|Overall||Art||Animation||Character Design||Music||Series Story||Episode Story||Reviewer|
Happy Sugar Life
(Three episodes watched):|
Based on the title, I initially dismissed this as a children's show, but nothing could have been farther from the truth. This is in fact a fairly disturbing show which addresses all too real problems faced by adults, to such an extent that at one point the thought occurred to me that maybe I would be better off if I didn't watch it. Things got very ugly, and if Satou hadn't managed to thoroughly turn the tables on someone who was harassing her I might have quit. But episode one leaves you wondering if even she is a heroine, since Shio is a missing child who she presumably has no legal right to watch over. Satou has some suspicious plastic bags in a locked room that she needs to keep secret. Something funny is going on, and I found myself wanting to find out just what it was. Whatever Satou is, she's a quick thinking and clever person, except perhaps when the fear of losing Shio-chan gets the best of her. Everybody in this show seems to be messed-up in one way of another, like the teacher who lusts after schoolgirls. But after watching episode one it was one of my favorite shows this season--I mean, last season--perhaps because bad people tend to get what they deserve in one way or another. Episode three wasn't as good, however. Nobody who deserved it got hurt but a number of people who presumably didn't did. The brutality, the sadism, the insanity, the fetishes--all left a bad taste in my mouth. The thought occurred to me that maybe there never will be much of a story and a resolution to it, just more and more of this ugly stuff. I could do without that.
Last updated Friday, January 11 2019. Created Saturday, October 27 2018.
Happy Sugar Life
I went into Happy Sugar Life anticipating its deceptive cutesy mood and aesthetics hiding a more darker side since I seen this pulled before with a few past anime titles like Higurashi no Naku Koro ni and Puella Magi Madoka Magica (TV). Low and behold, I got something rather unexpected and, at times, uncomfortable to watch with what the series explores with its plot and characters.|
Focused on high schooler Sato Matsuzaka and a little girl named Shio sharing an apartment together, Happy Sugar Life starts off being as deceptive as the titles I mentioned above in assuming you think it will be a cutesy slice-of-life title involving our two leads, all the way down to the opening sequence for it not having a hint to the anime's more darker side. Beneath its cutesy facade, Happy Sugar Life is actually a psychological horror series delving into the more depraved elements of humanity and how such things can warp the mentality of those raised under such circumstances. Sato and Shio are characters of such circumstances with what Happy Sugar Life explores of their back stories and how their upbringings each effect them mentally, Sato especially as she does some rather heinous and, at times, deadly deeds to ensure her so-called "happy sugar life" is maintained with her living arrangements and bond with Shio. The exploration of Sato and Shio's characters are nicely done with exploring how dark and mentally jarring their past experiences shaped both of them to develop their bond with one another, at points even getting rather uncomfortable to watch that adds to how effective it shows how the bond may not be one for audiences to be completely sympathetic to.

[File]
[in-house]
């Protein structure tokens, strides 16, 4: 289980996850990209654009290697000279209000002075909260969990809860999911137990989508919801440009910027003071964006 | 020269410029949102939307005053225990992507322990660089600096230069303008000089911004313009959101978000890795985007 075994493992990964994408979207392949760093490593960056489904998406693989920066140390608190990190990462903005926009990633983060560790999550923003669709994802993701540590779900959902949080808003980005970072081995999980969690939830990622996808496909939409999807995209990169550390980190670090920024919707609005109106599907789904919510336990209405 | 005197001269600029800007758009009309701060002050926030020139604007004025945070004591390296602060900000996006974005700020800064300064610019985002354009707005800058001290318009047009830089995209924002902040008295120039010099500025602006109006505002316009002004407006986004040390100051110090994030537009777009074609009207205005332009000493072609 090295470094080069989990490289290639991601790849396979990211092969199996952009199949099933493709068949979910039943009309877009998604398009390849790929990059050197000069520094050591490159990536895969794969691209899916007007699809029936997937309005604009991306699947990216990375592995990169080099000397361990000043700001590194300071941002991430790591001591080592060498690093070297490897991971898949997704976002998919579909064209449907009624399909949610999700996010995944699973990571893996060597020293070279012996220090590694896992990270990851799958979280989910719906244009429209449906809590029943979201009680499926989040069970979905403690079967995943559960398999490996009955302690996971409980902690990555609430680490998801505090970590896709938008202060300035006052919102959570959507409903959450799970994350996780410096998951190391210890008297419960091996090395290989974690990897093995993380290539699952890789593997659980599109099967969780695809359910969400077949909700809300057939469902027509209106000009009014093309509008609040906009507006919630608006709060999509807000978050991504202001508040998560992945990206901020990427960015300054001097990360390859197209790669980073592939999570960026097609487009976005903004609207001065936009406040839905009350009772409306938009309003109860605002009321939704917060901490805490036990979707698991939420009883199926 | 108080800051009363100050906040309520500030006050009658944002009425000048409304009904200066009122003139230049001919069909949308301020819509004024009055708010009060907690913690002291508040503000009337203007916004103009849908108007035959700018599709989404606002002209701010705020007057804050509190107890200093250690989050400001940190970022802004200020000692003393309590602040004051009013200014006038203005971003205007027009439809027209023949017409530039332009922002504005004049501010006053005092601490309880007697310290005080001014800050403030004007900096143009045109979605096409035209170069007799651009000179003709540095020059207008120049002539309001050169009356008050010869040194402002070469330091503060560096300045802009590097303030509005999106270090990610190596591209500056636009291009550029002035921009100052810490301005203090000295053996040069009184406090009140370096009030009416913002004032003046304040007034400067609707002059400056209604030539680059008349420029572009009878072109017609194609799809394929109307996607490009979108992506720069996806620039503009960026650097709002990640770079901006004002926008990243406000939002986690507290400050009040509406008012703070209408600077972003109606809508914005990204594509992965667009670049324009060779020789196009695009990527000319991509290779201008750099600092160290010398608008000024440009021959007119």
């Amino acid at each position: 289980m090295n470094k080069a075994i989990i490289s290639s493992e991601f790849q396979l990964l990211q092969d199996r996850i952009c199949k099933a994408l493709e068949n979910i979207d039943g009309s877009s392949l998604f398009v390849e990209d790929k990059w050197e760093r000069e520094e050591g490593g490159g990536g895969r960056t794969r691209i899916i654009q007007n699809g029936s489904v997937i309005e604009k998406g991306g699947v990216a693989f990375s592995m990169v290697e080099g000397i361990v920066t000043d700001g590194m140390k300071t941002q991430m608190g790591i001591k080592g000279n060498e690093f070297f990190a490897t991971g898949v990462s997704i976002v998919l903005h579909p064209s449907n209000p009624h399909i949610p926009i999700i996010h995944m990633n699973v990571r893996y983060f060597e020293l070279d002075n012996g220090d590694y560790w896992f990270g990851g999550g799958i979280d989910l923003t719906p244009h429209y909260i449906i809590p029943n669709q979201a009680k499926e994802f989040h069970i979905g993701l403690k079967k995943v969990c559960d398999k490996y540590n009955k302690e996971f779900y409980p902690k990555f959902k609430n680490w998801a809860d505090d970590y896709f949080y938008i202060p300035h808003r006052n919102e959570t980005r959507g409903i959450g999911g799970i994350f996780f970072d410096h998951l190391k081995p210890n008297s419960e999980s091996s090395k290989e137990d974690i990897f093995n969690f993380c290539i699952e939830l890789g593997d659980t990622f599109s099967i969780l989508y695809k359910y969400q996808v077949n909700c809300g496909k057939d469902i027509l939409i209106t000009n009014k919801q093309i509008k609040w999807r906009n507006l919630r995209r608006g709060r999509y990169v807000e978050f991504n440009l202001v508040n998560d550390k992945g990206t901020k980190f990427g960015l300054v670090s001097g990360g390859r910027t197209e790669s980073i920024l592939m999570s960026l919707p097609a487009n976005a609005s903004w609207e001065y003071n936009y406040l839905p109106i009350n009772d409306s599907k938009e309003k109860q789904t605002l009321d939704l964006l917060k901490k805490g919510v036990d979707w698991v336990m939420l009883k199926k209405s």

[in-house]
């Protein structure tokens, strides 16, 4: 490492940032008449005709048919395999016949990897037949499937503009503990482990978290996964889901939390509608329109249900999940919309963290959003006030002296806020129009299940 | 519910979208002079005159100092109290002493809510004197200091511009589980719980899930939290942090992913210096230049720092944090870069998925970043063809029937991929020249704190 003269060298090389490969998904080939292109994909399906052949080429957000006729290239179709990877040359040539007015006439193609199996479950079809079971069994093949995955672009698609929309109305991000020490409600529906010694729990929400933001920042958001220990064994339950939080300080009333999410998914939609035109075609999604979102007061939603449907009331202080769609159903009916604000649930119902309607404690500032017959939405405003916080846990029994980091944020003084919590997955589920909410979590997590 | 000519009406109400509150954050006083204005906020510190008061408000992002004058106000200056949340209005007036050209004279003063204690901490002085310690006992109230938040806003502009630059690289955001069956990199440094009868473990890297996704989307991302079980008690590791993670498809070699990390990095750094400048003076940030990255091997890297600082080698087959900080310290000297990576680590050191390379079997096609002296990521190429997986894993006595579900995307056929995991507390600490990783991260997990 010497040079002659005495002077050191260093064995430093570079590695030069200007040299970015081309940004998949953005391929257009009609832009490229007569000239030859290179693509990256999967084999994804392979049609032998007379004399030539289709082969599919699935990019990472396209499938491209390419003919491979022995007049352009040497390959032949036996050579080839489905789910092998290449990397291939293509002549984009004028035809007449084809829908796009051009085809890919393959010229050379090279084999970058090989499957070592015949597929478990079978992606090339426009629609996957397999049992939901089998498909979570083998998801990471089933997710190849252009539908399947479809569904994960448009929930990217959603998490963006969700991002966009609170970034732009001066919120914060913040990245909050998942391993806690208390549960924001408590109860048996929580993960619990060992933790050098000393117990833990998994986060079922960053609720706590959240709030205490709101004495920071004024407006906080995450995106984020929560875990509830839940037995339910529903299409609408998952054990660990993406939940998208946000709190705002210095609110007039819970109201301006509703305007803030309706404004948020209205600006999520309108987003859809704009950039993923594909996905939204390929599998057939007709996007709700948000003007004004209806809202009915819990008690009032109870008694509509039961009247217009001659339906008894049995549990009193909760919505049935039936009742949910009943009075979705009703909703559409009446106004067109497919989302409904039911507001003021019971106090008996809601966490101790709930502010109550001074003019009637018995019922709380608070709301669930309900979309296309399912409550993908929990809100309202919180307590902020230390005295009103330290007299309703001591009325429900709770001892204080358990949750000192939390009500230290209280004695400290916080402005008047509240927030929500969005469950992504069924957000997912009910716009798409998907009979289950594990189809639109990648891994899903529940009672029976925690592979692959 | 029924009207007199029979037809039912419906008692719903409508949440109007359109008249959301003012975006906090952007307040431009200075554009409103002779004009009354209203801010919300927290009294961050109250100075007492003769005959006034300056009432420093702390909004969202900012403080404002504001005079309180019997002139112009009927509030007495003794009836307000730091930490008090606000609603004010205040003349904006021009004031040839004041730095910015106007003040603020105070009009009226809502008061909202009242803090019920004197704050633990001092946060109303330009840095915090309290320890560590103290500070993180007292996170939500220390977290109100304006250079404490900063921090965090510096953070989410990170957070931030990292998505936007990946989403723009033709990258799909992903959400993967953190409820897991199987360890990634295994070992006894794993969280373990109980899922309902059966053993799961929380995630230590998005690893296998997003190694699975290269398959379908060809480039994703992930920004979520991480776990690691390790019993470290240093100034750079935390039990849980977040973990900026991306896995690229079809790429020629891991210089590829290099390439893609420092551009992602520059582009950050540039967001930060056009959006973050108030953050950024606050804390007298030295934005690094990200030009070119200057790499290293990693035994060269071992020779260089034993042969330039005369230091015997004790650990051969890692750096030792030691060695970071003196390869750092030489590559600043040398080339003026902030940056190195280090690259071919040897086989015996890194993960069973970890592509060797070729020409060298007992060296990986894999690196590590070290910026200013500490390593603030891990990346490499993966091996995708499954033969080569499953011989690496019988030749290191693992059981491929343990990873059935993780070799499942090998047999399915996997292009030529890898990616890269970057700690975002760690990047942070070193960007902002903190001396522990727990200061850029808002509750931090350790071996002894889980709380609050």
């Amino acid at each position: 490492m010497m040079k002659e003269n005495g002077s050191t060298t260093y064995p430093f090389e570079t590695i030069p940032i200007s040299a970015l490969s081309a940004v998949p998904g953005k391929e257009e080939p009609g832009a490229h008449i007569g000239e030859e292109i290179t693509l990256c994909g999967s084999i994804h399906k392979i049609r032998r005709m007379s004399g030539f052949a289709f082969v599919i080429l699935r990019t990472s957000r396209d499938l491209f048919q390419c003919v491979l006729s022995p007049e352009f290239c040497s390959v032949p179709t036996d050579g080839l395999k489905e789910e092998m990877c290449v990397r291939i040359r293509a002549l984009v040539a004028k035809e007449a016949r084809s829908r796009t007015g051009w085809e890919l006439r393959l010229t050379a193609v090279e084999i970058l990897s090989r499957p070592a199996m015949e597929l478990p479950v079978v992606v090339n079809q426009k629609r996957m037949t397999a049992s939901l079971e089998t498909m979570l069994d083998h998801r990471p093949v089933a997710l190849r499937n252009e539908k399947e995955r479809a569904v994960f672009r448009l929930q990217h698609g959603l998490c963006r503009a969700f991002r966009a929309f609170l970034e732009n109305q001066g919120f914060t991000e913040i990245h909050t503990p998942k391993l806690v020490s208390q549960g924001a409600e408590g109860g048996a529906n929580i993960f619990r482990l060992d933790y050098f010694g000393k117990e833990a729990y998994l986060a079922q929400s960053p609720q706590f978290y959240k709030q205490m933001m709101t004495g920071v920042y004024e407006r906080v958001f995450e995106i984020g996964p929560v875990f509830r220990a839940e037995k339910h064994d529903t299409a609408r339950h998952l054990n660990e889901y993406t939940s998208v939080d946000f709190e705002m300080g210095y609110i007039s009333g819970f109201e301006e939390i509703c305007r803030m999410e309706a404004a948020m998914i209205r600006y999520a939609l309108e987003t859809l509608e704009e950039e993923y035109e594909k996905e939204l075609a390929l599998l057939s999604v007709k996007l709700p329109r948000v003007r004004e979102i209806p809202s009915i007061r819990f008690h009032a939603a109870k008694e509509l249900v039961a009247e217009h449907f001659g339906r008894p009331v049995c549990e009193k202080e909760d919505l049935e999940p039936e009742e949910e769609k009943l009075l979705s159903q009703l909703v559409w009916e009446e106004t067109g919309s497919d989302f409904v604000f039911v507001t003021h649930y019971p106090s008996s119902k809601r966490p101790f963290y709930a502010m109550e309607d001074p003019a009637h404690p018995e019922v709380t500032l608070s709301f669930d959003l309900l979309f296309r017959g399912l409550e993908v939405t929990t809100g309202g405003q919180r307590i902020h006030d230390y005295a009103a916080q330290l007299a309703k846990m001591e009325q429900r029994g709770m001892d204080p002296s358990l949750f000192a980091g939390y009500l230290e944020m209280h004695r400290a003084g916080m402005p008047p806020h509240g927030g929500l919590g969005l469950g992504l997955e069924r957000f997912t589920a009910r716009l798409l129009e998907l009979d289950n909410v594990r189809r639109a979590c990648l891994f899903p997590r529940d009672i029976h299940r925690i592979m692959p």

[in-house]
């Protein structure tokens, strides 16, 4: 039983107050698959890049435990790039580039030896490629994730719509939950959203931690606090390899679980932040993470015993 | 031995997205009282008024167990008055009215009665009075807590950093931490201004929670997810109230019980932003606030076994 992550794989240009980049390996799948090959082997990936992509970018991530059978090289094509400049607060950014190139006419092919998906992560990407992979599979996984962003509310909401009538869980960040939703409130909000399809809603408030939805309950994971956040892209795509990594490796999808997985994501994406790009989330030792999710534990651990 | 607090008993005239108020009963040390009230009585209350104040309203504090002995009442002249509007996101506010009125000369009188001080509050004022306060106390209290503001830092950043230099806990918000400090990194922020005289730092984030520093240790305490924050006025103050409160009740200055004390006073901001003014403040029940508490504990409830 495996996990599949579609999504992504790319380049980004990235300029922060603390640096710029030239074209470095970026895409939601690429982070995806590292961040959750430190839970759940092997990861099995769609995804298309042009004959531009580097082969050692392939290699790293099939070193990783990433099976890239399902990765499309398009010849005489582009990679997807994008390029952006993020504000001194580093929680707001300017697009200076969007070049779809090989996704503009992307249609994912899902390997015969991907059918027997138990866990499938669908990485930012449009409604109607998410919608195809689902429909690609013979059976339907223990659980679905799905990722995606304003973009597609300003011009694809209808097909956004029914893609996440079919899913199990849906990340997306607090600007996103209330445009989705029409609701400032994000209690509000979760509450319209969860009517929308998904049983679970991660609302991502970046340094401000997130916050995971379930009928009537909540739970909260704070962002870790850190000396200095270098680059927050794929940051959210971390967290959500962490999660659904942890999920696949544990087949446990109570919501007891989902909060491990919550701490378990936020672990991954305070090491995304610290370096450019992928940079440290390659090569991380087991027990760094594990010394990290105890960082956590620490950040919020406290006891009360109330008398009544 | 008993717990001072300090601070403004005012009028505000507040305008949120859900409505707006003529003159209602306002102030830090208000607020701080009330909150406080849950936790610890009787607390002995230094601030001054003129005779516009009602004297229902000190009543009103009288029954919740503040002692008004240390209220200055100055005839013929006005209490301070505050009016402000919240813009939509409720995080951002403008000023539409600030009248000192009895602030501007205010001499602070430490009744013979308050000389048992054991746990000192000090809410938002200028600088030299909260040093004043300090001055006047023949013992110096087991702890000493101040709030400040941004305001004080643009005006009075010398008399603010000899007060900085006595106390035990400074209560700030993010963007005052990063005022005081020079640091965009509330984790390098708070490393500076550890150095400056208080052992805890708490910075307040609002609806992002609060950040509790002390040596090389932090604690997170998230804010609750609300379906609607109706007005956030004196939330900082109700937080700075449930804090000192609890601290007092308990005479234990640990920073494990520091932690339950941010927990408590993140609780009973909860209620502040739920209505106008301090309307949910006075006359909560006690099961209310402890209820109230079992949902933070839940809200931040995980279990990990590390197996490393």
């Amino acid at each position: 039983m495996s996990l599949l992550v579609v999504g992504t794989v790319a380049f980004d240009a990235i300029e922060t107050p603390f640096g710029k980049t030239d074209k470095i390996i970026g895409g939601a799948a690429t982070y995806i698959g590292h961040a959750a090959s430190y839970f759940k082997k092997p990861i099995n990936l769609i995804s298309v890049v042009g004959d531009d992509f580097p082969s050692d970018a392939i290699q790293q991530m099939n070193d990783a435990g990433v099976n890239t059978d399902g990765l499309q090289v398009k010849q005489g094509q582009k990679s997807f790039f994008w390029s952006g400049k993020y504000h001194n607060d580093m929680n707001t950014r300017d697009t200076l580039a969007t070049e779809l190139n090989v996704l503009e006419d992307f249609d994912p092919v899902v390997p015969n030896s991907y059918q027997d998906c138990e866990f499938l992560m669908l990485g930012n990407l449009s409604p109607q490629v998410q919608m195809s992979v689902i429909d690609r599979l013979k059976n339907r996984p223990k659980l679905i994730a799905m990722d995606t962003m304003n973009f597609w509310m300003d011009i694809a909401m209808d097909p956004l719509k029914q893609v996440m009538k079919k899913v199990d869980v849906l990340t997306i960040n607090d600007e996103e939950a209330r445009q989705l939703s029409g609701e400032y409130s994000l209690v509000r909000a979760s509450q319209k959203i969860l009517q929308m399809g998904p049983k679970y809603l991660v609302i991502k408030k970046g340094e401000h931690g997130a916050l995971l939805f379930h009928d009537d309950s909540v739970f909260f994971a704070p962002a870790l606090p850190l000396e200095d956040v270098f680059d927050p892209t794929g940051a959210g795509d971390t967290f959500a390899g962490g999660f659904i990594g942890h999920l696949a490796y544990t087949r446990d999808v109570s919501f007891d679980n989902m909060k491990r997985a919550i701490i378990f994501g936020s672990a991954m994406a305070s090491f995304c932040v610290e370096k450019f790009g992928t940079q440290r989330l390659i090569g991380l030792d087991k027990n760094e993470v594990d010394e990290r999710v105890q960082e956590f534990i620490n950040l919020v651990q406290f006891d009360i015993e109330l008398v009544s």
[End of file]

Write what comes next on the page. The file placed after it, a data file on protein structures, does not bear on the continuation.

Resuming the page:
The addition of other characters to the series is a bit of a mixed bag. There are some like Shio's brother Asahi and Sato's close friend Shouko that make for solid additions to Happy Sugar Life's plot as they start to unravel more about the circumstances surrounding Sato and Shio's predicament, as well as facing their own developments in regards to the circumstances. Others like Taiyou and Kitaumekawa-sensei were a bit too over-the-top with their behavior and actions to be taken seriously and felt mostly like shallow archetypes in the show's exploration of humanity's depravity.
The show also carries with it some issues in regards to its execution. It does take some time for the anime to start picking up steam in exploring Sato and Shio's characters, as we are otherwise introduced to the mentioned over-the-top characters in the series and Sato's actions to thwart anyone getting in the way of her bond with Shio. Also, there are occasions where the show's attempts at trying to come off serious can feel sloppy in their execution thanks to how over-the-top some of the characters come across with their actions, this being especially notable with Taiyou, Sato's aunt, and Kitaumekawa.
Setting aside these issues, Happy Sugar Life is otherwise still a mostly solid psychological horror series whose cutesy facade hides an impactful and disturbing look at how people can be effected from being raised under horrific circumstances by their caretakers. I'd at least recommend checking it out once to see how effective its horror elements and character exploration are.
Last updated Saturday, October 20 2018. Created Saturday, October 20 2018.